Boston's St. Patrick's Parade Will Now Allow Gay Veterans

A group of gay veterans of the U.S. military can march in this year's Boston's St. Patrick's Day Parade, parade organizers said on Friday after an earlier move to exclude them sparked outrage and boycott threats in the liberal city.

The parade, one of the United States' largest honoring Irish-American heritage, had long excluded openly gay participants, saying that admitting them would conflict with organizers' Roman Catholic beliefs. In 2015 organizers agreed to allow the gay veterans' group, OUTVETS, to march in the face of pressure from city officials and sponsors who pulled their financing.

The decades-long fight over inclusion in the celebration of the patron saint of Ireland was rekindled this week when OUTVETS said that organizers of the 116-year-old parade told them they would not be invited back to the March 19 event.

Parade organizers said the group's participation had conflicted with the event's Roman Catholic heritage and caused some church groups to pull out of the march. But following what local media said was an emergency meeting of the Allied War Council, which runs the parade, the group said OUTVETS would be allowed to march this year.

"An acceptance letter has been signed by the parade organizer to allow OUTVETS to march," parade organizers said on Facebook on Friday.

Boston St. Patrick's Parade LGBT
The color guard for LGBT veterans group OutVets marches down Broadway during the St. Patrick's Day Parade in South Boston, Massachusetts, U.S. on March 15, 2015. REUTERS/Dominick Reuter/File Photo REUTERS/Dominick Reuter/File Photo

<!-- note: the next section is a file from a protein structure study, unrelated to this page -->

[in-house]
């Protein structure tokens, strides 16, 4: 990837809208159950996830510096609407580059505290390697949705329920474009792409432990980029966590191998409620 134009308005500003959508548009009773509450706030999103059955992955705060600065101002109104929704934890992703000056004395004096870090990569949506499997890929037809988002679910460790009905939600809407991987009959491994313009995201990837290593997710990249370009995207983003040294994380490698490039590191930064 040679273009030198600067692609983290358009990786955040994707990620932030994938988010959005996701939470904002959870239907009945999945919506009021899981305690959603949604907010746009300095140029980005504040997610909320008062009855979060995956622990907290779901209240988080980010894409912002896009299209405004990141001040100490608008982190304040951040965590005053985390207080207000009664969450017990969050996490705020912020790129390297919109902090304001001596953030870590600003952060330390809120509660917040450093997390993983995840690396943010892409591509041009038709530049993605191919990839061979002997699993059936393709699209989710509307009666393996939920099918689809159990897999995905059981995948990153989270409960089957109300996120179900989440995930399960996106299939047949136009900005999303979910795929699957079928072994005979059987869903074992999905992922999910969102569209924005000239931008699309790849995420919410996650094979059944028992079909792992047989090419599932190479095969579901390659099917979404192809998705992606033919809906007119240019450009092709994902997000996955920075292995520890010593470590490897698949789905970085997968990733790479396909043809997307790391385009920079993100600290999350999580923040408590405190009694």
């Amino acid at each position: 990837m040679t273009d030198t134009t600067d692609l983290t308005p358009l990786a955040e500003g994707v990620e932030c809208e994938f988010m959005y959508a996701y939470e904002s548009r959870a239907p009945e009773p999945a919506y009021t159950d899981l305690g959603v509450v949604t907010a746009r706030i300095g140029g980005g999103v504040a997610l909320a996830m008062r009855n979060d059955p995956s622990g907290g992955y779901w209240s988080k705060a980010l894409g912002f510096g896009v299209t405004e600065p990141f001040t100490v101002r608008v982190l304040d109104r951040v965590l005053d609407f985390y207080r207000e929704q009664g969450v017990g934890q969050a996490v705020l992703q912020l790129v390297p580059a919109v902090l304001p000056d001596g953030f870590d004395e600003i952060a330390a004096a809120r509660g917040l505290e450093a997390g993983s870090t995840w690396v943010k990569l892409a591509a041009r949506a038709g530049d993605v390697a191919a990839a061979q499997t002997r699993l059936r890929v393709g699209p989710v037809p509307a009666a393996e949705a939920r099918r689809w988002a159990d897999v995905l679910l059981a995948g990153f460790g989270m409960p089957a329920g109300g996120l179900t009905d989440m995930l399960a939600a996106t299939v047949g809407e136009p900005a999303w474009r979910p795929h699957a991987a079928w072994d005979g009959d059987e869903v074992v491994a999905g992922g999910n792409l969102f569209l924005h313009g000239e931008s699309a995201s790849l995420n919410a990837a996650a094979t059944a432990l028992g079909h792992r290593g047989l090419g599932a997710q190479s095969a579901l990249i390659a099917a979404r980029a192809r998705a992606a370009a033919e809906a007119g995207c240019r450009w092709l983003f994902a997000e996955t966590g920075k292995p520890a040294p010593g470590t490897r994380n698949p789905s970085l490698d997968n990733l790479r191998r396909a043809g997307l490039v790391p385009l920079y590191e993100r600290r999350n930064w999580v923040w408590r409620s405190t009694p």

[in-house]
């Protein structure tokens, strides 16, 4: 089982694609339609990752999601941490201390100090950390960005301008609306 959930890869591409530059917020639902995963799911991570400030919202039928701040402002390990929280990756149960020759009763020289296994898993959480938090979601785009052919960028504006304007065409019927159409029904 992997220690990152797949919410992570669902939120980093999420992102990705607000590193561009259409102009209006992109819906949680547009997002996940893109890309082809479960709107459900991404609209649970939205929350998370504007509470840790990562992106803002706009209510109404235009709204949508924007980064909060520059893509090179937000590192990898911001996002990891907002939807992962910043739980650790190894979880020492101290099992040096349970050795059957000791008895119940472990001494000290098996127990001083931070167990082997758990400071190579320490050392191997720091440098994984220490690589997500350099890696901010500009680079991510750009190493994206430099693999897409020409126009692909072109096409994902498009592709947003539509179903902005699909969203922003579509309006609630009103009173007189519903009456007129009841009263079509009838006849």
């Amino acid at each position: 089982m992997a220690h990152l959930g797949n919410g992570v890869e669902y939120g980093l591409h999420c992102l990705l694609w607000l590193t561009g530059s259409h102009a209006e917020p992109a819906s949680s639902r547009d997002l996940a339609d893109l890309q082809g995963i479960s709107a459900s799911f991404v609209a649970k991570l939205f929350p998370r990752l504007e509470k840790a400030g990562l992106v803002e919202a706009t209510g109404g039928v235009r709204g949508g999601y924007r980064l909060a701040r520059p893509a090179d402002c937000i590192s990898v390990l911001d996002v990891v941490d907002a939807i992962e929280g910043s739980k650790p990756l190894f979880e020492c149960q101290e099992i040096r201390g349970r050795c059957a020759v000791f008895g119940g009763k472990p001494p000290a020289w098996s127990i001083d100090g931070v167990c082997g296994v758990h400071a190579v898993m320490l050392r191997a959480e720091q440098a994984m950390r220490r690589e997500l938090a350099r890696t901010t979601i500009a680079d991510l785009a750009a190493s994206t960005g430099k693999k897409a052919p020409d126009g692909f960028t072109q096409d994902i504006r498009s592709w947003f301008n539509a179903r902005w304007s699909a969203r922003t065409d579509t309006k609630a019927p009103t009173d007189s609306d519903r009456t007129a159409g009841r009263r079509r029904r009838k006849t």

A day earlier, parade organizers said they had objected to the group's late application and its plans to march under the rainbow flag of the lesbian, gay, bisexual and transgender rights movement.

OUTVETS on Friday said it had received the invitation to return and was "actively reviewing it."

The U.S. Supreme Court in 1995 ruled that parade organizers had the right to exclude gay marchers. But Americans' attitudes on gay rights evolved over the following decades, particularly in Massachusetts, which became the first U.S. state to legalize gay marriage, and local politicians and sponsors of the event called for gay groups to be included.

The Boston St. Patrick's Day Parade and city have had thorny relations in recent years. A federal judge in 2016 blocked an effort by Mayor Marty Walsh to cut the three-mile (5 km) parade's length by half, a move to lower the cost of policing an event that draws tens of thousands of sometimes rowdy revelers.